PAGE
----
Optic neuritis is the inflammation of the optic nerve. It may mainly involve the optic nerve head (papillitis), or only the posterior part of the nerve sparing the optic nerve head (retrobulbar neuritis).
Optic neuritis may be asymptomatic or may present with the following symptoms :
The diagnosis of acute demyelinating optic neuritis is based on the history, symptoms and clinical signs from the following eye tests:
In a patient having the first attack of acute demyelinating optic neuritis, in the presence of two or more white matter lesions on MRI (3mm diameter or larger, at least one lesion periventricular or ovoid), the recommended treatments is one of these :
In a patient with optic neuritis having fewer than two MRI white matter lesions, and in patients with established diagnosis of multiple sclerosis, and in patients with unilateral and severe visual loss or bilateral visual loss, treatment is intravenous methylprednisolone treatment followed by oral prednisone (as described above). This will hasten visual recovery but not influence the final visual outcome.
Intravenous methylprednisolone 1000 mg/day for 5 consecutive days followed by oral prednisone taper for optic neuritis with neuromyelitis optica.
Based on findings from the Optic Neuritis Treatment Trial, oral prednisone alone (without prior treatment with intravenous methylprednisolone) may increase the risk of recurrent optic neuritis and should be avoided.
Nonsteroidal anti-inflammatory agents may be prescribed for disabling ocular pain.
Treatment of the specific cancer in paraneoplastic optic neuropathy patients with chemotherapy and/or radiation therapy.
Even with no treatment, most patients of optic neuritis start to recover their lost vision within 2-3 weeks of the onset of symptoms, achieving the maximal improvement within 1-2 months or at the most within a year. Final visual outcome has been correlated with the initial severity of visual loss. In spite of visual recovery, patients continue to experience subtle visual problems which can be objectively documented as persistent defects in visual acuity, contrast sensitivity, color vision, visual field, visual-evoked potential and stereopsis.
In about 20% of patients, multiple sclerosis is associated with optic neruritis at the onset itself. Around 40% of affected individuals will develop multiple sclerosis at later stages. Recurrent episodes of optic neuritis in the initially affected or fellow eye may occur and the risk of recurrence is twofold greater in patients who are diagnosed with multiple sclerosis in the next ten years than in patients who do not develop multiple sclerosis .
These are the etiological factors associated with optic neuritis.
The annual incidence of optic neuritis is approximately 3–5 per 100,000 per year, while the prevalence is 115 per 100,000. The majority of patients who develop optic neuritis are between the ages of 20 and 50 years. Women are affected more commonly than men (2:1). In most cases, the pathogenesis of optic neuritis is inflammatory demyelination, whether or not multiple sclerosis is diagnosed clinically. Many cases where optic neuritis is the only presenting feature later are diagnosed with multiple sclerosis .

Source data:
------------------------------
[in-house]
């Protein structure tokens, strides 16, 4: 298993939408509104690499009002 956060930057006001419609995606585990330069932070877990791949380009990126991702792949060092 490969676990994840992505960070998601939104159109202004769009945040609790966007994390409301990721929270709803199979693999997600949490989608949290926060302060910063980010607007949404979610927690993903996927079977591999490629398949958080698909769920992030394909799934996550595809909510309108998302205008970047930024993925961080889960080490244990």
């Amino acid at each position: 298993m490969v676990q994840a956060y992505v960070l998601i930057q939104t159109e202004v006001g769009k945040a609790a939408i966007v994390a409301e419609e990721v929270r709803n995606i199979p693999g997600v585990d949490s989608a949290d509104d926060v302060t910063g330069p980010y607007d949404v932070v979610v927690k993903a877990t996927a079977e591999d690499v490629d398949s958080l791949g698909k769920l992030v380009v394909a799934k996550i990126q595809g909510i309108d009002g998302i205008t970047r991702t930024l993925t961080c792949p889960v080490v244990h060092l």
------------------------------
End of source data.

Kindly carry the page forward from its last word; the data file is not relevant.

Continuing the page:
Optic neuritis is an inflammation of one or both optic nerves, often associated with multiple sclerosis and demyelinating diseases. Adults and women are more affected. It clinically presents with the triad of reduced vision, ocular or orbital pain and impaired colour vision. Nearly full visual recovery over time is common but residual visual defects may persist. Intravenous steroids are given in severe or bilateral cases to speed up recovery. Patients with an isolated incident of optic neuritis have better final visual outcome, whereas the prognosis is worse for patients with recurrent attacks or multiple sclerosis .
Cause: Optic neuritis is often associated with multiple sclerosis. It is believed that optic neuritis may have an autoimmune cause, where the body mistakenly destroys the nerve sheath (known as myelin) leading to nerve damage. Optic neuritis can also be associated with infections, neuromyelitis optica and autoimmune diseases.
Diagnosis: The eye doctor will take a detailed history of your symptoms and medical conditions that you and your close relatives have. A detailed examination of your eyes will be done, including an examination of the inside and back of the eyes with an instrument called ophthalmoscope. Magnetic resonance scans of the brain and eyes are often required. Blood tests may be required to rule out other diseases and infections.
Treatment and follow-up: Optic neuritis often improves spontaneously and a large number of people regain their vision almost completely in a year. The doctor may give you steroid medication through veins. Steroids reduce the inflammation in the optic nerve and speed up the visual recovery, but do not improve the extent of lost vision that you will recover. Steroids will also be given if multiple sclerosis is suspected. You may have repeat attacks of optic neuritis in future. Presence of multiple sclerosis or neuromyelitis optica leads to poor prognosis for long term visual recovery and preservation.